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-What are you guys going for?

-Beef.

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THEY LAUGH

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-Oh!

-Hot?

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It's hotpot!

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Is it true that the Chinese like a bit of chew,

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like a little bite in food?

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Yes, we call it QQ, which is like chewiness.

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-Yeah?

-Like, if it bounces back...

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-Yeah.

-..that texture, we really like.

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Cooking and eating together at the table is just fantastic.

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No wonder this is a New Year favourite.

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-This would be a great thing to do at home.

-Mm.

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Just get yourself a little burner, a little pot,

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get the family around, don't burn yourself.

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It might not be as good as at Sue's though.

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Definitely, undoubtedly not.

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Another popular market at Chinese New Year

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is Beijing's flower market.

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The Chinese love to buy blooms during the Spring Festival

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to decorate their homes.

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Thousands of flowers are brought into Chinese cities every day

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at this time of year.

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Kate Humble has been exploring

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some of the biggest flower farms in China.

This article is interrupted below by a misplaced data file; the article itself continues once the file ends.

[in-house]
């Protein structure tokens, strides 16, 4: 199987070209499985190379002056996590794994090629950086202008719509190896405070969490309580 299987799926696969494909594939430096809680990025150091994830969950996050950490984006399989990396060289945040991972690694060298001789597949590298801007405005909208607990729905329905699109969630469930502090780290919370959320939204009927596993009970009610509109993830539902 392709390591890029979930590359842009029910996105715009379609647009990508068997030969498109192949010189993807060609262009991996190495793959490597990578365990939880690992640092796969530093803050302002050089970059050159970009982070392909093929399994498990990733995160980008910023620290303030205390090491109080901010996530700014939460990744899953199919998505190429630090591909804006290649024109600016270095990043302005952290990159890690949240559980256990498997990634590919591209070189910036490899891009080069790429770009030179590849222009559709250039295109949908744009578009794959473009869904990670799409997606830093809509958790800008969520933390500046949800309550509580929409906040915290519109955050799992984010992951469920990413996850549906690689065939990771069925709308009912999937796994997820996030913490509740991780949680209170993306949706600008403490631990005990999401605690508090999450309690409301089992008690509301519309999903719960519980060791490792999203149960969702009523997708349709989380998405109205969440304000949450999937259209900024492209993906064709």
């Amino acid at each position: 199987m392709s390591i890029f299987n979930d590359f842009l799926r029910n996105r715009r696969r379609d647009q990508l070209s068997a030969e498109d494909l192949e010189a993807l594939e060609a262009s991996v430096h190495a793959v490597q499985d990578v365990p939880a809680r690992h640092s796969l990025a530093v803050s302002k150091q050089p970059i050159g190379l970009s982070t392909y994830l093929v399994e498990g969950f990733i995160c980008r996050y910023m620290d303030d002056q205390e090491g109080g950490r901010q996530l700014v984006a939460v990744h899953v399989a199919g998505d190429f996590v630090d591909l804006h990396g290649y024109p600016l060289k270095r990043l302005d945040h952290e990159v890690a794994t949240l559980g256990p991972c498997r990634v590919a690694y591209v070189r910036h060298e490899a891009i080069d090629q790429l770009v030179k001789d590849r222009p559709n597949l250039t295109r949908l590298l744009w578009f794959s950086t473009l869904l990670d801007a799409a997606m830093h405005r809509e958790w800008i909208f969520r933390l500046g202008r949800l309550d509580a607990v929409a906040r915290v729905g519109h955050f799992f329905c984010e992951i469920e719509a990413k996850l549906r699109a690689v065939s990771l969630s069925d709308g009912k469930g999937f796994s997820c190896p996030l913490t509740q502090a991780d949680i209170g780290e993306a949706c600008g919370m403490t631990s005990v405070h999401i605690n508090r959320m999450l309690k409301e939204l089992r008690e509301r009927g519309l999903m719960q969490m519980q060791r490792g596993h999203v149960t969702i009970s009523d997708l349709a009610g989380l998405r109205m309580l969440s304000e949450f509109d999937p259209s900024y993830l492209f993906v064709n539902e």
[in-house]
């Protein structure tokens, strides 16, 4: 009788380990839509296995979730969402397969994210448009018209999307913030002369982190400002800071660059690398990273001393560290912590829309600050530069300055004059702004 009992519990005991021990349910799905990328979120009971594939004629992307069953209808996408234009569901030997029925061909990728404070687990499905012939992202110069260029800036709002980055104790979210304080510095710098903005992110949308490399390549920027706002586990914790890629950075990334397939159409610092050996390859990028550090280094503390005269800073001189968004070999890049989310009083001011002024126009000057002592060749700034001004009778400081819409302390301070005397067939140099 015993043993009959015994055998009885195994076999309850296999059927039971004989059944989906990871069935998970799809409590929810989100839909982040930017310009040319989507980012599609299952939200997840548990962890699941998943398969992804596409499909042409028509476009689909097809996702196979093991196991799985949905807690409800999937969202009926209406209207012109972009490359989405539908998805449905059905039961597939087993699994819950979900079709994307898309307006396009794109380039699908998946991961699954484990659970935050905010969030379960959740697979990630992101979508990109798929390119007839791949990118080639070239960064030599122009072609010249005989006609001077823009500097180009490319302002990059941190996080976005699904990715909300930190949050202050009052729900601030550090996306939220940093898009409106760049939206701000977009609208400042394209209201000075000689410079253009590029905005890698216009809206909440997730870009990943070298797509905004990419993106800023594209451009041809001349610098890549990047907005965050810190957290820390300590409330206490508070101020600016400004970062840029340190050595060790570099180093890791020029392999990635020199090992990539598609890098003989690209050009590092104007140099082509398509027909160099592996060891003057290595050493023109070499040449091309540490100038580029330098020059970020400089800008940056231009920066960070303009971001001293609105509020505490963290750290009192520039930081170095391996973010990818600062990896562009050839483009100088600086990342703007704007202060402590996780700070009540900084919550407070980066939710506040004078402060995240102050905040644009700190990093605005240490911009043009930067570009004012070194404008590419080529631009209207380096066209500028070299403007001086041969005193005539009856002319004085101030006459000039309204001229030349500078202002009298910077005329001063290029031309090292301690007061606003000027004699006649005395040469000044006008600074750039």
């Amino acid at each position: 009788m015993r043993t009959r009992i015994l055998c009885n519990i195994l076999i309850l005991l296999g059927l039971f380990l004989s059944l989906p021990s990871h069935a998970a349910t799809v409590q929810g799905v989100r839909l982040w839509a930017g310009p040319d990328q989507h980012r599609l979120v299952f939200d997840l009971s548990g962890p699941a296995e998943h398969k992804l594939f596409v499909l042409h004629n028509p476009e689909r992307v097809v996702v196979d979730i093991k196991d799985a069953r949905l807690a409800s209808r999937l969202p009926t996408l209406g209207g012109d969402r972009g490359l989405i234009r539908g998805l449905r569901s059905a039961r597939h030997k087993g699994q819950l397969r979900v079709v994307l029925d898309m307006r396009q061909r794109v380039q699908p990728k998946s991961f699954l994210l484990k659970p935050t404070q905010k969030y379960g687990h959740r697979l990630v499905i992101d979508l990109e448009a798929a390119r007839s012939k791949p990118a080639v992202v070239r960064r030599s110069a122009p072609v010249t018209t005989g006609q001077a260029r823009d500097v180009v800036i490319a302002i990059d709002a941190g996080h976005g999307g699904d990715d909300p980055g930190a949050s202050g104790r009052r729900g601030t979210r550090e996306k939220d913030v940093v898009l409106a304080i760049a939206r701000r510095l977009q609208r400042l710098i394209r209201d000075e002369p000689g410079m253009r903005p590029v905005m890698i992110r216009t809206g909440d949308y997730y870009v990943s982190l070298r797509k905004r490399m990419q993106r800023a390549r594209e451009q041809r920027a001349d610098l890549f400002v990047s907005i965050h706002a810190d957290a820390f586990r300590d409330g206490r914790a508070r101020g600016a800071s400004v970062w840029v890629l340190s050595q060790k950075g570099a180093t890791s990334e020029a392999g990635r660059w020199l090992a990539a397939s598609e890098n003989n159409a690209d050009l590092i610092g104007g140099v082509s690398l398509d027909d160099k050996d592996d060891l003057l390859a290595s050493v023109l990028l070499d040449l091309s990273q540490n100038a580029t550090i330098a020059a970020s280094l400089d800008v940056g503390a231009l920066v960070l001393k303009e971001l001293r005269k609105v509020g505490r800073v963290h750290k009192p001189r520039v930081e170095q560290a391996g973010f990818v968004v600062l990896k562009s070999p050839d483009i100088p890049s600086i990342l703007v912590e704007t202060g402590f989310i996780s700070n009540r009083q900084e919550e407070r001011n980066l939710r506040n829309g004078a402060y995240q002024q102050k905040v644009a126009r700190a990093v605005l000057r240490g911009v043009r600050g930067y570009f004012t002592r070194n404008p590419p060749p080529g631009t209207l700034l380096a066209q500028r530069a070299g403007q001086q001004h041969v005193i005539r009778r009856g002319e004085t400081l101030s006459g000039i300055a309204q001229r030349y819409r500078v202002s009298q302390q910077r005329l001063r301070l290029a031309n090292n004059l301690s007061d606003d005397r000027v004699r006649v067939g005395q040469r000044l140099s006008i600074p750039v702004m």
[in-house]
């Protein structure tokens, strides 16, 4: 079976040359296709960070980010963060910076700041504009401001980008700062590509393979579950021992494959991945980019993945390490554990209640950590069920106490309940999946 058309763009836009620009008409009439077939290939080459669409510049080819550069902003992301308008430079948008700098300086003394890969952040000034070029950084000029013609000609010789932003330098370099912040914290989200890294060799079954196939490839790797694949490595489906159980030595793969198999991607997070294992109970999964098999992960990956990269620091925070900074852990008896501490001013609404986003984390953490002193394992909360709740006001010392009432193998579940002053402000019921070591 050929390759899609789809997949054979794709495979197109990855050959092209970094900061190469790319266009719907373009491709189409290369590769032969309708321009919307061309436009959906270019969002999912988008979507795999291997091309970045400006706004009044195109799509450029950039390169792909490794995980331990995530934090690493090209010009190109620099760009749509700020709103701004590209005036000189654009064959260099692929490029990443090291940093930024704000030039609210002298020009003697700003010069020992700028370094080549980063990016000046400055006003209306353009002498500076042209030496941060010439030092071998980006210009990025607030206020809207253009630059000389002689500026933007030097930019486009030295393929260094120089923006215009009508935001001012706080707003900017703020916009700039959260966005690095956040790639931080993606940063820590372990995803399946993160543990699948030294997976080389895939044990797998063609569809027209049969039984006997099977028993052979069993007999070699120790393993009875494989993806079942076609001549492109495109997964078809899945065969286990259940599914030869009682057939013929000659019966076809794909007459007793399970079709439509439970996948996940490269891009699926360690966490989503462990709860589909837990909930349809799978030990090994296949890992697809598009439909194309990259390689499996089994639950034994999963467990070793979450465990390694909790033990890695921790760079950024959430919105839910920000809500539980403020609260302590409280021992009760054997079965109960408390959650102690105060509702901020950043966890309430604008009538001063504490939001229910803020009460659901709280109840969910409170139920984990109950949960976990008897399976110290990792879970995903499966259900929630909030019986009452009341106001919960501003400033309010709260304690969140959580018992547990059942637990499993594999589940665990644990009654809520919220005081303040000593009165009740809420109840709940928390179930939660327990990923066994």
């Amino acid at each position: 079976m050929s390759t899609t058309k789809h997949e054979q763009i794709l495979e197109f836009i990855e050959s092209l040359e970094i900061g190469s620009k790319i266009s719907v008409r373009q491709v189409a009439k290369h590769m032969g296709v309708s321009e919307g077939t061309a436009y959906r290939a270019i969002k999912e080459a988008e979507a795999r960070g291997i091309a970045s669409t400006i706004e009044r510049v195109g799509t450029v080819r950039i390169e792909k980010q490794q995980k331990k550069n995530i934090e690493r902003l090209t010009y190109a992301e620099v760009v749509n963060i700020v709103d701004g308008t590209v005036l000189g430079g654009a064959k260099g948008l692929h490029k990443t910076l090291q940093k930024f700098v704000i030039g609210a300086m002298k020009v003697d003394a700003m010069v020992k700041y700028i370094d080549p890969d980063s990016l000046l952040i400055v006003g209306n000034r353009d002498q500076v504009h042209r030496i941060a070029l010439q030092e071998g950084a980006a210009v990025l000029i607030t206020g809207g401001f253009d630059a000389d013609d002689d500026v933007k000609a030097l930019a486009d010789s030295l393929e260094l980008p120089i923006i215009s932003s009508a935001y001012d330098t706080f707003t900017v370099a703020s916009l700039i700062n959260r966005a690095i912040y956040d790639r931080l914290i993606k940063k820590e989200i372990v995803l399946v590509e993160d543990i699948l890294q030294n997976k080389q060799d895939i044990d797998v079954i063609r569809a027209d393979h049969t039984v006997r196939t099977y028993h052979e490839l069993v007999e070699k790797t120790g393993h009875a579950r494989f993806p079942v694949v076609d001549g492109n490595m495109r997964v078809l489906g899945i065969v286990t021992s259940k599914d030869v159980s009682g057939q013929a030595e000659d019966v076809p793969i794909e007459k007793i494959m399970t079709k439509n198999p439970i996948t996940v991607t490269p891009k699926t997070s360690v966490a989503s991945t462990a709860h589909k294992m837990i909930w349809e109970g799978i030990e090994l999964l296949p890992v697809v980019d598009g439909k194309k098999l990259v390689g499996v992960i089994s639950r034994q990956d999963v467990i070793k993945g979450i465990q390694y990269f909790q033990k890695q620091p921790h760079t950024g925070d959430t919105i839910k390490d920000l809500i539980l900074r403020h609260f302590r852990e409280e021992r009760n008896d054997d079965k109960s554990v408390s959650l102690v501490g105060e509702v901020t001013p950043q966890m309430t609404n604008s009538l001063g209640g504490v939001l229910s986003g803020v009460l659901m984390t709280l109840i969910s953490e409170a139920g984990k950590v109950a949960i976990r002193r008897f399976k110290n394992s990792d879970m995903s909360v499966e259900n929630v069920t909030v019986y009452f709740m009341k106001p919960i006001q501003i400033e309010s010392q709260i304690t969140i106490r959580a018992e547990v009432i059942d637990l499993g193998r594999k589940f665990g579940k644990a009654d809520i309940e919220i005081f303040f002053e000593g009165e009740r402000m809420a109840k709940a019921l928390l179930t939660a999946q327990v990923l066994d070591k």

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-KATE HUMBLE:

-In the far south of the country lies Kunming,

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China's Spring City.

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Its warm and temperate climate has made this city the centre

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of the flower industry.

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Kunming and the surrounding area

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supplies 70% of all the flowers sold in China.

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I've come to one of the largest flower farms in the area, Jinyuan.

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I've never seen anything like it.

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It's more like a factory than a farm.

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Every single thing grown here is grown under plastic

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in these polytunnels, and they stretch for 500 acres.

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It's remarkable.

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The farm produces an unbelievable seven million flowers every year.

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Demand peaks in the run-up to Chinese New Year.

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During this time, they buy flowers like a gift

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and to celebrate.

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-You've got beautiful yellow, red, pink behind us.

-Yeah.

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Is there a particular colour that's particularly important